- You are much more productive from a career and business standpoint. Schedules are a piece of cake. You even use your phone for scanning important documents – then emailing them to your biggest client. You are engaged and respond at lightning speed compared to your competitors. You never miss that important opportunity.
- You are better informed. You are the person that lets everyone else know when there is a traffic jam on the interstate – in real time. You know exactly what the financial markets are doing – in real time. Big news story breaks? You are all over it. Competitors? You know more about what’s going on with them than they do. Tee time? You can make sure the weather is going to cooperate – you are a hero.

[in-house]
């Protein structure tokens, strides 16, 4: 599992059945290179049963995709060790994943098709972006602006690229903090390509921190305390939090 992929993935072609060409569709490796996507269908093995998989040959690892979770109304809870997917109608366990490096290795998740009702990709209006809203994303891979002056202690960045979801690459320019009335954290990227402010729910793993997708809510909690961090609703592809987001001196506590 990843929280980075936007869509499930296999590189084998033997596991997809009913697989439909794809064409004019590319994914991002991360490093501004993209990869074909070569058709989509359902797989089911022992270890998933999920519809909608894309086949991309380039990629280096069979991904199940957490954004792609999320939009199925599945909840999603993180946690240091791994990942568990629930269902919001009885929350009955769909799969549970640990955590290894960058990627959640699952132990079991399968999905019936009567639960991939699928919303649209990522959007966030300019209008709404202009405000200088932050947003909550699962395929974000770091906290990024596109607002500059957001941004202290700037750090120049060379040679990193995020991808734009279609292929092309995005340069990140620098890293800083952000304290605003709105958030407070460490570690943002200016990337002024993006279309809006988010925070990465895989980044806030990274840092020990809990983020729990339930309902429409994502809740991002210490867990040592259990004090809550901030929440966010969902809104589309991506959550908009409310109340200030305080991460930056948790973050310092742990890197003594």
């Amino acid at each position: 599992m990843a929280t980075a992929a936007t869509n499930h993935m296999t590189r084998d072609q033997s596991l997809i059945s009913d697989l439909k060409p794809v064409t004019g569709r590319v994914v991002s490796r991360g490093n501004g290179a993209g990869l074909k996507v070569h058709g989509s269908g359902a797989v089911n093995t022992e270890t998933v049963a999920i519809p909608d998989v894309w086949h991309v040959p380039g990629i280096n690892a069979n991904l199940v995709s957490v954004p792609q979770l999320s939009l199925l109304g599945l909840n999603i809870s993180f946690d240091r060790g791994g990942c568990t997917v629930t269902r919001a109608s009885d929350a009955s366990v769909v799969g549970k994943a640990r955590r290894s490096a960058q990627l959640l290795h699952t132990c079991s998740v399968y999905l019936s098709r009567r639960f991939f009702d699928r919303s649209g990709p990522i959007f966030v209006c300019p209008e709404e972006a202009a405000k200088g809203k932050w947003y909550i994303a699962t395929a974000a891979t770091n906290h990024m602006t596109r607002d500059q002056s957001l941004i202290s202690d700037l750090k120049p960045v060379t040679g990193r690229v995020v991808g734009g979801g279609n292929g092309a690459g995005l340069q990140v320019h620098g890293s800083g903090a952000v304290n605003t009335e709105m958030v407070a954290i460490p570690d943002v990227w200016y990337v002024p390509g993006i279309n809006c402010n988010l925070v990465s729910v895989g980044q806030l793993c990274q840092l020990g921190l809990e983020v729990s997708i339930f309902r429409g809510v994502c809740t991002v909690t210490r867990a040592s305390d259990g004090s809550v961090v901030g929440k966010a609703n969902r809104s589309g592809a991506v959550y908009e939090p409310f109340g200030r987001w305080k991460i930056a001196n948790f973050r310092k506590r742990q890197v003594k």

- You are better prepared. There is nothing worse than someone coming into a meeting that isn’t prepared – if you own a smart phone this should never happen. GPS whether you are hiking, walking, driving, cycling, or flying on a commercial jet – you always know your ETA. When you have information at your finger tips – you are always better prepared than the next person.
- You can unwind and relax more often. Standing on the fairway – use that GPS and iPhone App to decide which iron to use. Early for an appointment? No problem anymore – catch up on your favorite game while you wait – or read some of your favorite book. Riding in a cab or sitting at the airport – chill out and browse your FaceBook and Twitter accounts – have a little down time from real work.